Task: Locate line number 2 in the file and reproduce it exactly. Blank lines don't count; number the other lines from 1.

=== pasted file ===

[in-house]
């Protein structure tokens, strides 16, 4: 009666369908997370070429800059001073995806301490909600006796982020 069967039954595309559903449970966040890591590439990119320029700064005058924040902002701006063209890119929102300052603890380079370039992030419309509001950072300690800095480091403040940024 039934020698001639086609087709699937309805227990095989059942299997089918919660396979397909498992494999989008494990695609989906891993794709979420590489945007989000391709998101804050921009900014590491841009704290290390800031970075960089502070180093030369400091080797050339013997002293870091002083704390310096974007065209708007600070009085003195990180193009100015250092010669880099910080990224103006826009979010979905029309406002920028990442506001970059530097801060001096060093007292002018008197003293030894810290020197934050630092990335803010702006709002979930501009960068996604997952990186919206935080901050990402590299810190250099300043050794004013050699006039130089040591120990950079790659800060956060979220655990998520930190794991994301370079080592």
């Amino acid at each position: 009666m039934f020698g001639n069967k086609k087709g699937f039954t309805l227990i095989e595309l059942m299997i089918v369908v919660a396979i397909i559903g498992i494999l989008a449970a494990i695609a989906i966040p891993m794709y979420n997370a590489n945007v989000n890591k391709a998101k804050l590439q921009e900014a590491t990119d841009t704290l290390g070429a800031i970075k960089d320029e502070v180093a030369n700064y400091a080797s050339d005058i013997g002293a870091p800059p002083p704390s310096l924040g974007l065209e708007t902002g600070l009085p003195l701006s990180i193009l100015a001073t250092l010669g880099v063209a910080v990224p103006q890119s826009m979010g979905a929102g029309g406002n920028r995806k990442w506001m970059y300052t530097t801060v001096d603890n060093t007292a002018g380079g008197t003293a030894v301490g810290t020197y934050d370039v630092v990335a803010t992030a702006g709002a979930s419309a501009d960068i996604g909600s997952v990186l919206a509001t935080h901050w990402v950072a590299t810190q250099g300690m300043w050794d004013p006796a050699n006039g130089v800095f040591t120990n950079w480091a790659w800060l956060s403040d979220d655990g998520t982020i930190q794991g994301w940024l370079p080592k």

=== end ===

């Protein structure tokens, strides 16, 4: 009666369908997370070429800059001073995806301490909600006796982020 069967039954595309559903449970966040890591590439990119320029700064005058924040902002701006063209890119929102300052603890380079370039992030419309509001950072300690800095480091403040940024 039934020698001639086609087709699937309805227990095989059942299997089918919660396979397909498992494999989008494990695609989906891993794709979420590489945007989000391709998101804050921009900014590491841009704290290390800031970075960089502070180093030369400091080797050339013997002293870091002083704390310096974007065209708007600070009085003195990180193009100015250092010669880099910080990224103006826009979010979905029309406002920028990442506001970059530097801060001096060093007292002018008197003293030894810290020197934050630092990335803010702006709002979930501009960068996604997952990186919206935080901050990402590299810190250099300043050794004013050699006039130089040591120990950079790659800060956060979220655990998520930190794991994301370079080592």